The natural generalization of the Boolean satisfiability problem to optimization problems is the task of determining the maximum number of clauses that can simultaneously be satisfied in a propositional formula in conjunctive normal form. In the weighted maximum satisfiability problem each clause has a positive weight and one seeks an assignment of maximum weight. The literature almost solely considers the case of positive weights. While the general case of the problem is only restricted slightly by this constraint, many special cases become trivial in the absence of negative weights. In this work we study the problem with negative weights and observe that the problem becomes computationally harder - which we formalize from a parameterized perspective in the sense that various variations of the problem become W[1]-hard if negative weights are present.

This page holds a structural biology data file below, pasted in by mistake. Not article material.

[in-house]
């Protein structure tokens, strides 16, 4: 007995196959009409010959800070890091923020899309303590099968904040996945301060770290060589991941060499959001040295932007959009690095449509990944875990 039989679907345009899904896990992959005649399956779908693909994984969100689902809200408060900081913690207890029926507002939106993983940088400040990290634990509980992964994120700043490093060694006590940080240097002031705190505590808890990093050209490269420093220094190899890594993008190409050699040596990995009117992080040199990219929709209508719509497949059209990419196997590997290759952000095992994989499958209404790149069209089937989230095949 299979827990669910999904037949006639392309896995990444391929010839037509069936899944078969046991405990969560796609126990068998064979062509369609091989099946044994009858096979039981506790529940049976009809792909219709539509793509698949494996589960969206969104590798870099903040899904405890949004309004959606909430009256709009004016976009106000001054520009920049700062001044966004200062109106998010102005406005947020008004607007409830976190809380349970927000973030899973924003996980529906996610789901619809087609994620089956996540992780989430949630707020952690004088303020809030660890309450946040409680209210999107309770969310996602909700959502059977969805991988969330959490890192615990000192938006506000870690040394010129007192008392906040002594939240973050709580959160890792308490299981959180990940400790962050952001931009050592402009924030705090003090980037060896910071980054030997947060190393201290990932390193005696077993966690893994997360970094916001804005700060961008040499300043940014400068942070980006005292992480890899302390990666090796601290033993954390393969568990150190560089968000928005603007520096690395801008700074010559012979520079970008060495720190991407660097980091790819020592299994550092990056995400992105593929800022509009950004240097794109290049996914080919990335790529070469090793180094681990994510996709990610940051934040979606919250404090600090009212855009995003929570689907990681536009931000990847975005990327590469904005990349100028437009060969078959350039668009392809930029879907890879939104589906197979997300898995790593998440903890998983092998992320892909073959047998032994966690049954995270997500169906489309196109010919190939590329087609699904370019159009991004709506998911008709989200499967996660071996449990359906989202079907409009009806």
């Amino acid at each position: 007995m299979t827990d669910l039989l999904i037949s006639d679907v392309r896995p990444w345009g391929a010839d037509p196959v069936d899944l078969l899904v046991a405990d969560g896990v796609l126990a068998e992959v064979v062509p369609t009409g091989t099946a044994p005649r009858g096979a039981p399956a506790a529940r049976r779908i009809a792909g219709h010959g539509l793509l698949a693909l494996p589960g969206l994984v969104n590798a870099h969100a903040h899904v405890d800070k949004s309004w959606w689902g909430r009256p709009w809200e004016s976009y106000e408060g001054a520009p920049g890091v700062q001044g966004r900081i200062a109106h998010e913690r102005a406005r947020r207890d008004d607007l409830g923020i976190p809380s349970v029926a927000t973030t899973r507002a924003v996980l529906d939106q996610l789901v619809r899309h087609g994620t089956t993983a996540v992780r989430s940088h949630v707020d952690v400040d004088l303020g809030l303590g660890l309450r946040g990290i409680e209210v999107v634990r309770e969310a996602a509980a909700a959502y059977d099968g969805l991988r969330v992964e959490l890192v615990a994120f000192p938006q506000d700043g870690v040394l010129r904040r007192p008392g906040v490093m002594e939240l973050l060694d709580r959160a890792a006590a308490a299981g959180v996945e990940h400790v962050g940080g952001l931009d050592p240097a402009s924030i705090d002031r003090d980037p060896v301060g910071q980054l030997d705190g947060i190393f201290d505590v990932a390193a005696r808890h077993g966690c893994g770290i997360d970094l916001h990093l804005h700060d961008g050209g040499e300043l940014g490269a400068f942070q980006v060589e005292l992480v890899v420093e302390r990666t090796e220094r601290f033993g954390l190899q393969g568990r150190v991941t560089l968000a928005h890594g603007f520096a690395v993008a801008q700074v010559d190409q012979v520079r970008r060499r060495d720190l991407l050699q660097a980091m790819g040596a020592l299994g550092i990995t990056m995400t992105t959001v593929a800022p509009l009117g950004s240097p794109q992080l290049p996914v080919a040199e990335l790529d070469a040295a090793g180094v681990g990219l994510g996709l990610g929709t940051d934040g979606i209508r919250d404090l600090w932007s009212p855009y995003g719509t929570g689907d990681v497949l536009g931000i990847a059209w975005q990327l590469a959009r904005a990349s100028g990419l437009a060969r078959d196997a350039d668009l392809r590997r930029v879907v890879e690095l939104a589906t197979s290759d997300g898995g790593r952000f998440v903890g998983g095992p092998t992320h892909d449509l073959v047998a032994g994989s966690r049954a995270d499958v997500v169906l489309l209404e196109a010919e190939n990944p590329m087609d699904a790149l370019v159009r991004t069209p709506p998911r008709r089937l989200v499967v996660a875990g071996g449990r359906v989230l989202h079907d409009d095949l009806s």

Allowing negative weights also introduces new variants of the problem: Instead of maximizing the sum of weights of satisfied clauses, we can maximize the absolute value of that sum. This turns out to be surprisingly expressive even restricted to monotone formulas in disjunctive normal form with at most two literals per clause. In contrast to the versions without the absolute value, however, we prove that these variants are fixed-parameter tractable. As technical contribution we present a kernelization for an auxiliary problem on hypergraphs in which we seek, given an edge-weighted hypergraph, an induced subgraph that maximizes the absolute value of the sum of edge-weights.